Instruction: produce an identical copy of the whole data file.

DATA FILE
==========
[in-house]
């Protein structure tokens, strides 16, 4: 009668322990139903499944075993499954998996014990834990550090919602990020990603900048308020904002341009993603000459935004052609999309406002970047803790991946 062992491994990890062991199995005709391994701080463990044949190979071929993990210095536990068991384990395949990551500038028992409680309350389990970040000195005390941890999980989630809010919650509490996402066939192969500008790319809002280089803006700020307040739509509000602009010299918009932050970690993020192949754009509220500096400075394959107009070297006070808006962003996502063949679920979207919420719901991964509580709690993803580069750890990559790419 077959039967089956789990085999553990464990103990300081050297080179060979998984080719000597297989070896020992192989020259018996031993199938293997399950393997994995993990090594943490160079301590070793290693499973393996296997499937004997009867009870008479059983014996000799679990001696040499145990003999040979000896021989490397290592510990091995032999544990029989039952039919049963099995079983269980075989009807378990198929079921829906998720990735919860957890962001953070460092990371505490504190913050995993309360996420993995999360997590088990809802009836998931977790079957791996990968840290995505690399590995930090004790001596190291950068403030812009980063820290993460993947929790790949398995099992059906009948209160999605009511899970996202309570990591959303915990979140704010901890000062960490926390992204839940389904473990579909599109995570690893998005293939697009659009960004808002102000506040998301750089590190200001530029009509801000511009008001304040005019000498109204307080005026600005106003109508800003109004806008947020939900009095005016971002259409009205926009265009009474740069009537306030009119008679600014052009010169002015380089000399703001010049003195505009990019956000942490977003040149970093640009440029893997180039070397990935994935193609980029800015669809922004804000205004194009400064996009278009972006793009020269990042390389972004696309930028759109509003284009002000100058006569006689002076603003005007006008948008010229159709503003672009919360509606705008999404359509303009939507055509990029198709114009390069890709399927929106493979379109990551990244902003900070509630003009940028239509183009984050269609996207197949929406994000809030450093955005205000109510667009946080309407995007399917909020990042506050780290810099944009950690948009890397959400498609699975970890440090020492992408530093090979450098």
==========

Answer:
[in-house]
């Protein structure tokens, strides 16, 4: 009668322990139903499944075993499954998996014990834990550090919602990020990603900048308020904002341009993603000459935004052609999309406002970047803790991946 062992491994990890062991199995005709391994701080463990044949190979071929993990210095536990068991384990395949990551500038028992409680309350389990970040000195005390941890999980989630809010919650509490996402066939192969500008790319809002280089803006700020307040739509509000602009010299918009932050970690993020192949754009509220500096400075394959107009070297006070808006962003996502063949679920979207919420719901991964509580709690993803580069750890990559790419 077959039967089956789990085999553990464990103990300081050297080179060979998984080719000597297989070896020992192989020259018996031993199938293997399950393997994995993990090594943490160079301590070793290693499973393996296997499937004997009867009870008479059983014996000799679990001696040499145990003999040979000896021989490397290592510990091995032999544990029989039952039919049963099995079983269980075989009807378990198929079921829906998720990735919860957890962001953070460092990371505490504190913050995993309360996420993995999360997590088990809802009836998931977790079957791996990968840290995505690399590995930090004790001596190291950068403030812009980063820290993460993947929790790949398995099992059906009948209160999605009511899970996202309570990591959303915990979140704010901890000062960490926390992204839940389904473990579909599109995570690893998005293939697009659009960004808002102000506040998301750089590190200001530029009509801000511009008001304040005019000498109204307080005026600005106003109508800003109004806008947020939900009095005016971002259409009205926009265009009474740069009537306030009119008679600014052009010169002015380089000399703001010049003195505009990019956000942490977003040149970093640009440029893997180039070397990935994935193609980029800015669809922004804000205004194009400064996009278009972006793009020269990042390389972004696309930028759109509003284009002000100058006569006689002076603003005007006008948008010229159709503003672009919360509606705008999404359509303009939507055509990029198709114009390069890709399927929106493979379109990551990244902003900070509630003009940028239509183009984050269609996207197949929406994000809030450093955005205000109510667009946080309407995007399917909020990042506050780290810099944009950690948009890397959400498609699975970890440090020492992408530093090979450098």